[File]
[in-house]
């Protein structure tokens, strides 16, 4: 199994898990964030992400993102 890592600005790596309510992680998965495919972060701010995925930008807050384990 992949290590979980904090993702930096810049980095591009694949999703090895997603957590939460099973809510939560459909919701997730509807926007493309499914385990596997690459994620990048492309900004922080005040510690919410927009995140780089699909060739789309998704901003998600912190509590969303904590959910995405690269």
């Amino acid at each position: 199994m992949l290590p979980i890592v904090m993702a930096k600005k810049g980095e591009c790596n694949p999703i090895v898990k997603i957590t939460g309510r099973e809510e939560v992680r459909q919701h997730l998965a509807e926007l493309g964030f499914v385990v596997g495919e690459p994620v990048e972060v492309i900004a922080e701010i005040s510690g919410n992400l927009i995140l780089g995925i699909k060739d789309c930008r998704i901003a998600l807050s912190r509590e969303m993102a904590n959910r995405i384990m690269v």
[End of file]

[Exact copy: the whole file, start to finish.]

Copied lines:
[in-house]
């Protein structure tokens, strides 16, 4: 199994898990964030992400993102 890592600005790596309510992680998965495919972060701010995925930008807050384990 992949290590979980904090993702930096810049980095591009694949999703090895997603957590939460099973809510939560459909919701997730509807926007493309499914385990596997690459994620990048492309900004922080005040510690919410927009995140780089699909060739789309998704901003998600912190509590969303904590959910995405690269």
């Amino acid at each position: 199994m992949l290590p979980i890592v904090m993702a930096k600005k810049g980095e591009c790596n694949p999703i090895v898990k997603i957590t939460g309510r099973e809510e939560v992680r459909q919701h997730l998965a509807e926007l493309g964030f499914v385990v596997g495919e690459p994620v990048e972060v492309i900004a922080e701010i005040s510690g919410n992400l927009i995140l780089g995925i699909k060739d789309c930008r998704i901003a998600l807050s912190r509590e969303m993102a904590n959910r995405i384990m690269v």